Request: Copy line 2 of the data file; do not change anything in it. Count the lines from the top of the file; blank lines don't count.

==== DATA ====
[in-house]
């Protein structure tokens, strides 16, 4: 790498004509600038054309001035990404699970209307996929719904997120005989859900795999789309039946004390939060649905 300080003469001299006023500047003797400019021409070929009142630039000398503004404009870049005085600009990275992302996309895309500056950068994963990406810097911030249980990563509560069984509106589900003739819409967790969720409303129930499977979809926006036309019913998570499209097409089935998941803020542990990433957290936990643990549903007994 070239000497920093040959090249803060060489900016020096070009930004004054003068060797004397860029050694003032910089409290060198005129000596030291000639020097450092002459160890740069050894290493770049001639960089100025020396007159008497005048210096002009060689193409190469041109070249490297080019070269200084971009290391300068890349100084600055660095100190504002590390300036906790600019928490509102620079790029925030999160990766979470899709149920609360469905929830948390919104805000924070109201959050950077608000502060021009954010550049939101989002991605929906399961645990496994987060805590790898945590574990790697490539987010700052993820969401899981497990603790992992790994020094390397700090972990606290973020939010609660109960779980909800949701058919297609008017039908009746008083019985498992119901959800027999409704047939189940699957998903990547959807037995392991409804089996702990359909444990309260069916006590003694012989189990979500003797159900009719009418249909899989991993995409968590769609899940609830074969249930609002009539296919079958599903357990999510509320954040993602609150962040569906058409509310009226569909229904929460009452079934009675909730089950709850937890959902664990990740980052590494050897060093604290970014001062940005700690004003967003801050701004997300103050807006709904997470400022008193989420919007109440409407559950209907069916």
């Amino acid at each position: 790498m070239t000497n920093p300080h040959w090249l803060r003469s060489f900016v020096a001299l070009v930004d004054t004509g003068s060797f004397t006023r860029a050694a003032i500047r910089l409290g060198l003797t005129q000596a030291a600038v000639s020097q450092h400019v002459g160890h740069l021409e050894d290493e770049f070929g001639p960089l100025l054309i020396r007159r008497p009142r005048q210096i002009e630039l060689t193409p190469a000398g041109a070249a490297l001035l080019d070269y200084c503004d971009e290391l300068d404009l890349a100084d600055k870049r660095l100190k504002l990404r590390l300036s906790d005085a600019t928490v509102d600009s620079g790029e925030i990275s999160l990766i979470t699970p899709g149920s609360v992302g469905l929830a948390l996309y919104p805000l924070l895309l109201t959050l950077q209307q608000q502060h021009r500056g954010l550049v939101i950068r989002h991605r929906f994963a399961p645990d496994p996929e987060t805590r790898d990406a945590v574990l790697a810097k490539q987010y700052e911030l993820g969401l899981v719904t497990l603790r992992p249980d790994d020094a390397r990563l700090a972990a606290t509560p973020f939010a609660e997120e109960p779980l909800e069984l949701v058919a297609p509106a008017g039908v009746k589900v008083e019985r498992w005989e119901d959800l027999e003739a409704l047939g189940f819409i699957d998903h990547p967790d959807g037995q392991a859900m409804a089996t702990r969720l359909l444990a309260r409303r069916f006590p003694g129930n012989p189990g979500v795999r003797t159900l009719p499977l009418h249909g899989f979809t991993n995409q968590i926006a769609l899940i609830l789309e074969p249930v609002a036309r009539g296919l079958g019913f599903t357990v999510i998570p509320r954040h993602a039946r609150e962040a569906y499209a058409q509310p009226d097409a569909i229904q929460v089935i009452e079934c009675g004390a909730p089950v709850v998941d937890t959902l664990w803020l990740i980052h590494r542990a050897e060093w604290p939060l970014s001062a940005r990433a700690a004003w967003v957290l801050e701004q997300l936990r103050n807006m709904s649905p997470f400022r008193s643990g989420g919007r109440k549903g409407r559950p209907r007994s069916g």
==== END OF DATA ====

């Protein structure tokens, strides 16, 4: 790498004509600038054309001035990404699970209307996929719904997120005989859900795999789309039946004390939060649905 300080003469001299006023500047003797400019021409070929009142630039000398503004404009870049005085600009990275992302996309895309500056950068994963990406810097911030249980990563509560069984509106589900003739819409967790969720409303129930499977979809926006036309019913998570499209097409089935998941803020542990990433957290936990643990549903007994 070239000497920093040959090249803060060489900016020096070009930004004054003068060797004397860029050694003032910089409290060198005129000596030291000639020097450092002459160890740069050894290493770049001639960089100025020396007159008497005048210096002009060689193409190469041109070249490297080019070269200084971009290391300068890349100084600055660095100190504002590390300036906790600019928490509102620079790029925030999160990766979470899709149920609360469905929830948390919104805000924070109201959050950077608000502060021009954010550049939101989002991605929906399961645990496994987060805590790898945590574990790697490539987010700052993820969401899981497990603790992992790994020094390397700090972990606290973020939010609660109960779980909800949701058919297609008017039908009746008083019985498992119901959800027999409704047939189940699957998903990547959807037995392991409804089996702990359909444990309260069916006590003694012989189990979500003797159900009719009418249909899989991993995409968590769609899940609830074969249930609002009539296919079958599903357990999510509320954040993602609150962040569906058409509310009226569909229904929460009452079934009675909730089950709850937890959902664990990740980052590494050897060093604290970014001062940005700690004003967003801050701004997300103050807006709904997470400022008193989420919007109440409407559950209907069916």